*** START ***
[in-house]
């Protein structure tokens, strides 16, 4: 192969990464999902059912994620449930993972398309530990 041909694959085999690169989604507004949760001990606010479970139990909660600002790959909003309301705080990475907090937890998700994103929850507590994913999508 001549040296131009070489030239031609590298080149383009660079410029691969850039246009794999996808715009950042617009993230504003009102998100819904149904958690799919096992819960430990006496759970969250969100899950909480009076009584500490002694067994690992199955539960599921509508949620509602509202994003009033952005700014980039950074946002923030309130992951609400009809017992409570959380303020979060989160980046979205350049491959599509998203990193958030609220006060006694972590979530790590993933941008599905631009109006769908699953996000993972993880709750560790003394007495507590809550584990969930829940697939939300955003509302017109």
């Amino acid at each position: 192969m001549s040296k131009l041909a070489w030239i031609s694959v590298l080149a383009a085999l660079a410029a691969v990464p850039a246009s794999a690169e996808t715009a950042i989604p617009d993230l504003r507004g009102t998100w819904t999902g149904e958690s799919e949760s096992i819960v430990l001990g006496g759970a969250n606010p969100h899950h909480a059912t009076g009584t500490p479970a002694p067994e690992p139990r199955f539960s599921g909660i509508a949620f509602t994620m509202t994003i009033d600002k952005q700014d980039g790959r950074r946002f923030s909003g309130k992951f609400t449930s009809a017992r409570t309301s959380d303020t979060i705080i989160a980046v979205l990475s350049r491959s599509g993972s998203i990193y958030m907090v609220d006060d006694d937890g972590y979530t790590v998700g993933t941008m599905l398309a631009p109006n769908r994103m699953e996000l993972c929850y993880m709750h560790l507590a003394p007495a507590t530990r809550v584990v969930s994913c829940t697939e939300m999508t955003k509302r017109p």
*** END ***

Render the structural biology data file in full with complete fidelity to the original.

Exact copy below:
[in-house]
């Protein structure tokens, strides 16, 4: 192969990464999902059912994620449930993972398309530990 041909694959085999690169989604507004949760001990606010479970139990909660600002790959909003309301705080990475907090937890998700994103929850507590994913999508 001549040296131009070489030239031609590298080149383009660079410029691969850039246009794999996808715009950042617009993230504003009102998100819904149904958690799919096992819960430990006496759970969250969100899950909480009076009584500490002694067994690992199955539960599921509508949620509602509202994003009033952005700014980039950074946002923030309130992951609400009809017992409570959380303020979060989160980046979205350049491959599509998203990193958030609220006060006694972590979530790590993933941008599905631009109006769908699953996000993972993880709750560790003394007495507590809550584990969930829940697939939300955003509302017109």
């Amino acid at each position: 192969m001549s040296k131009l041909a070489w030239i031609s694959v590298l080149a383009a085999l660079a410029a691969v990464p850039a246009s794999a690169e996808t715009a950042i989604p617009d993230l504003r507004g009102t998100w819904t999902g149904e958690s799919e949760s096992i819960v430990l001990g006496g759970a969250n606010p969100h899950h909480a059912t009076g009584t500490p479970a002694p067994e690992p139990r199955f539960s599921g909660i509508a949620f509602t994620m509202t994003i009033d600002k952005q700014d980039g790959r950074r946002f923030s909003g309130k992951f609400t449930s009809a017992r409570t309301s959380d303020t979060i705080i989160a980046v979205l990475s350049r491959s599509g993972s998203i990193y958030m907090v609220d006060d006694d937890g972590y979530t790590v998700g993933t941008m599905l398309a631009p109006n769908r994103m699953e996000l993972c929850y993880m709750h560790l507590a003394p007495a507590t530990r809550v584990v969930s994913c829940t697939e939300m999508t955003k509302r017109p």